Christopher Steele is not the issue. Yet the former British intelligence official who wrote a series of unconfirmed reports on Trump-Russia connections during the 2016 campaign seems to have become the main target of congressional Republicans. On Friday, two Republican senators—Charles Grassley of Iowa and Lindsey Graham of South Carolina—released a letter they had sent the previous day to the Justice Department and the FBI requesting a criminal investigation of Steele.
Martin Luther King Jr.’s “I Have a Dream” speech at the 1963 March on Washington—the 50th anniversary of which is being commemorated this week—marked a high point in US history. It was a soaring moment in which the the soul of the civil rights movement was bared to the nation, as King bravely recognized the daunting obstacles to progress but expressed unbound optimism that justice would ultimately reign.
As 2012 draws to a close, many year-end reviews of the election season have focused on September 17, the day Mother Jones released the 47-percent video that captured Mitt Romney at a private fundraiser. That moment, when millions of Americans saw the candidate denigrating nearly half the electorate as “victims” who do not take “personal responsibility and care for their lives,” is widely seen as having upended the campaign.
Muck Rack makes it simple to find people, tweets, or articles that mention any name, keyword, company, hashtag etc. We've compiled this guide to help you make the most of your search.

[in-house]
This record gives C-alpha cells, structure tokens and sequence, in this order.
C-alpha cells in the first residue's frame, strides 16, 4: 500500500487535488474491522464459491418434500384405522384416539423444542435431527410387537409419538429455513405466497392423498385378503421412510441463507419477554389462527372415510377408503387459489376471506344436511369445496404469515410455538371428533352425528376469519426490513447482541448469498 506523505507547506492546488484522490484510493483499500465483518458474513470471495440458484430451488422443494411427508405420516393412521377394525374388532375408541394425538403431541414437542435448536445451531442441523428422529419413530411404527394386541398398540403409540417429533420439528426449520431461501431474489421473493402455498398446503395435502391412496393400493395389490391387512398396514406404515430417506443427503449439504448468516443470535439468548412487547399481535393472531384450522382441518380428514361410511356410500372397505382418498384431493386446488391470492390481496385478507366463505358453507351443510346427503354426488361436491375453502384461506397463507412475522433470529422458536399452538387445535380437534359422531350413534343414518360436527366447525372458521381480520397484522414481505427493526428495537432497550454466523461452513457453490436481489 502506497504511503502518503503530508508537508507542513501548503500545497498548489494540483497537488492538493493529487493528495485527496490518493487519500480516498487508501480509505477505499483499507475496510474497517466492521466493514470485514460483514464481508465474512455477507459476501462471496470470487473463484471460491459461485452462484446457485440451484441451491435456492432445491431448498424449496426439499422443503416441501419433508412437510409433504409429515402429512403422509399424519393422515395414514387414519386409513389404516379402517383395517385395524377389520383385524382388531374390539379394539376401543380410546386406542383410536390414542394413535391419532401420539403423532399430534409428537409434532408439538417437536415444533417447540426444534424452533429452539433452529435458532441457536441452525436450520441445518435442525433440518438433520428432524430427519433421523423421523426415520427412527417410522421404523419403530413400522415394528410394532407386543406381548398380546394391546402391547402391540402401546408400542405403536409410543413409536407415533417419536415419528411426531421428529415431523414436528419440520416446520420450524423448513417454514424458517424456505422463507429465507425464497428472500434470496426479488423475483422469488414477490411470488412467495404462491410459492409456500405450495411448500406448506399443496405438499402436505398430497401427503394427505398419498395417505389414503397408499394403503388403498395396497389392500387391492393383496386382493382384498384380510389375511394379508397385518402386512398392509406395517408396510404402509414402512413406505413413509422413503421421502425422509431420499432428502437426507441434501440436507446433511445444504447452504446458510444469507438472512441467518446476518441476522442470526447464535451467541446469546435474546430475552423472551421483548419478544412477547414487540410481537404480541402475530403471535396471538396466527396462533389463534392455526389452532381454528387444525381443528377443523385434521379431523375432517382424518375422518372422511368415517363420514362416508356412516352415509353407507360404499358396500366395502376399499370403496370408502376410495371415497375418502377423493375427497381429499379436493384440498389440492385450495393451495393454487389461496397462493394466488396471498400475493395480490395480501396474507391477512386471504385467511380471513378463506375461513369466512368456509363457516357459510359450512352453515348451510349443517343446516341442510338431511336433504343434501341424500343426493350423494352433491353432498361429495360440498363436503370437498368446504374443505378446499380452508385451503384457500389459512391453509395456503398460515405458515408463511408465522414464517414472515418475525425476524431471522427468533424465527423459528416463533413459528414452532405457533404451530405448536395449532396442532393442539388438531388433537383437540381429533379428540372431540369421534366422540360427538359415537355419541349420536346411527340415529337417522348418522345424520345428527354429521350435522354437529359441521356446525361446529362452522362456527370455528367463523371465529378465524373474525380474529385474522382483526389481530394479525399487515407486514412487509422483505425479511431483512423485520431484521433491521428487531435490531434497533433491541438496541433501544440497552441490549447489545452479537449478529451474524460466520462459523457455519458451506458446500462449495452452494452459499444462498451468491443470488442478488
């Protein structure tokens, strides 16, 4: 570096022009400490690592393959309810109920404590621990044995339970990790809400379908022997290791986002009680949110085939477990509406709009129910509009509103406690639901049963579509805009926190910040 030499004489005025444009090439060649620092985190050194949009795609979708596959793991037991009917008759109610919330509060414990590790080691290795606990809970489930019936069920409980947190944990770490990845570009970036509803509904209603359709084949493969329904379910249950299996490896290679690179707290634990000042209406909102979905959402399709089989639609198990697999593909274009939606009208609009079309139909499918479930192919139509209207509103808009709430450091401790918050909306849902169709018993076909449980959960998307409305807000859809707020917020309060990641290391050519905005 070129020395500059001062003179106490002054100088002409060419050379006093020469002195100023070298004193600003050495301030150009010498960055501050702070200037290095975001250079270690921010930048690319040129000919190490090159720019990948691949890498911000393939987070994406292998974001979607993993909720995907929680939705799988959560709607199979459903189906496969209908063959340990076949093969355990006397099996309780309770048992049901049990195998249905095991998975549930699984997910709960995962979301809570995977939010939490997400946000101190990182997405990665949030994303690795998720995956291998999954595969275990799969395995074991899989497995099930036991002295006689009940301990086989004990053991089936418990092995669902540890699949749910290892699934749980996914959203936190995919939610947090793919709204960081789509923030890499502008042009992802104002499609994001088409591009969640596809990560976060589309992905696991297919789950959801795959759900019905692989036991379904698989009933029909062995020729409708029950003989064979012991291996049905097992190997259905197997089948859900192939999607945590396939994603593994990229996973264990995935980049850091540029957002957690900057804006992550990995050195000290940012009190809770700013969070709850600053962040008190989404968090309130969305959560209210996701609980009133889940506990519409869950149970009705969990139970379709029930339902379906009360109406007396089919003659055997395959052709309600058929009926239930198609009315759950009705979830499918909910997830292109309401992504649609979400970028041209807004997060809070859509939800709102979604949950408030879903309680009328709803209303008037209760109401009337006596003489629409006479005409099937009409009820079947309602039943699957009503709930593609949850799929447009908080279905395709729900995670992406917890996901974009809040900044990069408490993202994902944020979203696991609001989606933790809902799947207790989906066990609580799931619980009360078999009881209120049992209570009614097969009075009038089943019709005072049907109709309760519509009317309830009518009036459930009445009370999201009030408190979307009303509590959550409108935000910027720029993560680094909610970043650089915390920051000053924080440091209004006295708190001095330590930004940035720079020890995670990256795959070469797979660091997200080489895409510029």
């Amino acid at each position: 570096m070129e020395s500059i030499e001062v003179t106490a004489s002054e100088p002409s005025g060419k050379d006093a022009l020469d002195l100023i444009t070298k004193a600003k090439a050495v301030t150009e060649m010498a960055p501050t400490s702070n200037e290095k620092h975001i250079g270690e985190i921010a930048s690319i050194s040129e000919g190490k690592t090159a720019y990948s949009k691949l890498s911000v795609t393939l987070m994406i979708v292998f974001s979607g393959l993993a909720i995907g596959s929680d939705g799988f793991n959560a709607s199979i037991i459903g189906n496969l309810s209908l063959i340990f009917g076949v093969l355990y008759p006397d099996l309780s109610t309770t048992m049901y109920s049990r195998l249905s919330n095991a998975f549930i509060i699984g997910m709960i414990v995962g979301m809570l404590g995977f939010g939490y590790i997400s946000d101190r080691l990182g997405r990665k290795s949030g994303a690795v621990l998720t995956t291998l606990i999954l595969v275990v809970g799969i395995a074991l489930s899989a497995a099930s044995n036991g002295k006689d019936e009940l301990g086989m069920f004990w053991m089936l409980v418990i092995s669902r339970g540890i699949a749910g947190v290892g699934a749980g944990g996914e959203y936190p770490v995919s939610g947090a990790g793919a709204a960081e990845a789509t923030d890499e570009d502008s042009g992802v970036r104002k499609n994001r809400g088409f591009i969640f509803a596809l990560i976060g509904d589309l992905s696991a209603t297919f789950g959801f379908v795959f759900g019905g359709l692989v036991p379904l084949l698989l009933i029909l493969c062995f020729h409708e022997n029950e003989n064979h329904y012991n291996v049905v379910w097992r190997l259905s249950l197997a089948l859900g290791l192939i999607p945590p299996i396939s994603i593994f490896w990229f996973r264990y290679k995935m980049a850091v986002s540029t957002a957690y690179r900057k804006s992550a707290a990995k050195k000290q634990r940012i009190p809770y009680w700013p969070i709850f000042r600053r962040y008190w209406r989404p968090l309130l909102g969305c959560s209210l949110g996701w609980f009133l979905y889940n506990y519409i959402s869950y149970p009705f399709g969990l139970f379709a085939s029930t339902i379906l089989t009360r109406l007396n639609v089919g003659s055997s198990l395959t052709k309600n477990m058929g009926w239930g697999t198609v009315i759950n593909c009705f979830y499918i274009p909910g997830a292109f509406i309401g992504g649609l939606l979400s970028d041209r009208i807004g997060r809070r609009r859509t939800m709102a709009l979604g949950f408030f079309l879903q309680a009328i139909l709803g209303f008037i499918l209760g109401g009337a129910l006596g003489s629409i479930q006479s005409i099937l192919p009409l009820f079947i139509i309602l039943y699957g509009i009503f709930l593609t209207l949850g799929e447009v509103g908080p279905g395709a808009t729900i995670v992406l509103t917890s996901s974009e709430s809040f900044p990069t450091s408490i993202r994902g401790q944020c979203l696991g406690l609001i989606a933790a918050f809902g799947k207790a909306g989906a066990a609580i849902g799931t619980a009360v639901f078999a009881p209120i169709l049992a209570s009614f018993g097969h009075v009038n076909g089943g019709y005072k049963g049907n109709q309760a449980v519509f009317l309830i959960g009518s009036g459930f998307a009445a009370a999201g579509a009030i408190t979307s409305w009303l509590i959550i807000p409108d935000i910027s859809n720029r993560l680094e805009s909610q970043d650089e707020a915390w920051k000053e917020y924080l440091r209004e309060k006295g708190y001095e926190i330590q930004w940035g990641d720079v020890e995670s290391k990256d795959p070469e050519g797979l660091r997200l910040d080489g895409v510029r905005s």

Selecting a term
Start searching tweets, articles from media outlets, articles mentioned in tweets, journalists'
names, titles and bios with some suggested searches:
Companies or Topics (e.g. iPhone, Microsoft)
Phrases (e.g. "cloud computing") — use quotes to keep the terms together
Twitter handles (e.g. @username) — returns those who have mentioned or replied to
Names (e.g. "David Pogue")
Hashtags (e.g. #sxsw, #london2012)
Bio details (e.g. vegan, Olympics, father)
Muck Rack's Advanced Search allows for many boolean operators.
Find results that mention multiple specified terms, use AND or
+. For example, ensure each result contains both Elon Musk and Mark Zuckerberg by
searching Musk AND Zuckerberg or Musk + Zuckerberg.
Use the operators OR or , to broaden your search when you'd like either of
multiple terms to appear in results. (This is the default behavior of our search when no operators
are used). For example, results will contain either cake or cookie by searching cake OR cookie or cake,cookie
Use NOT or - to subtract results from your search. For
example, searching Disney will yield results about the Walt Disney Company as well as Walt Disney
World Resort. To exclude mentions of Disney World, search for Disney -World or Disney
When using one of these operators with a phrase, enclose it in quotation marks. For example, you can
find results about smartphones excluding Apple's iPhone 4S by searching smartphone -"iPhone
Exact case matching or punctuation
If you're searching for a brand name or keyword that relies on specific punctuation marks or capitalization, you can
find results that match your exact query by adding matchcase: before the keyword you're searching for, like matchcase:E*TRADE .
Use parentheses to separate multiple
boolean phrases. For example, to find journalists talking about having fun in Disney World or
Disneyland, search for ("disney world" OR disneyland) AND fun.
An asterisk can be used to search for any variation of a root word truncated by the asterisk. For example, searching for admin* will return results for administrator, administration, administer, administered, etc.
A near operator is an AND operator where you can control the distance between the words. You can vary the distance the near operation uses by adding a forward slash and number (between 0-99) such as strawberries NEAR/10 "whipped cream", which means the strawberries must exist within 10 words of "whipped cream".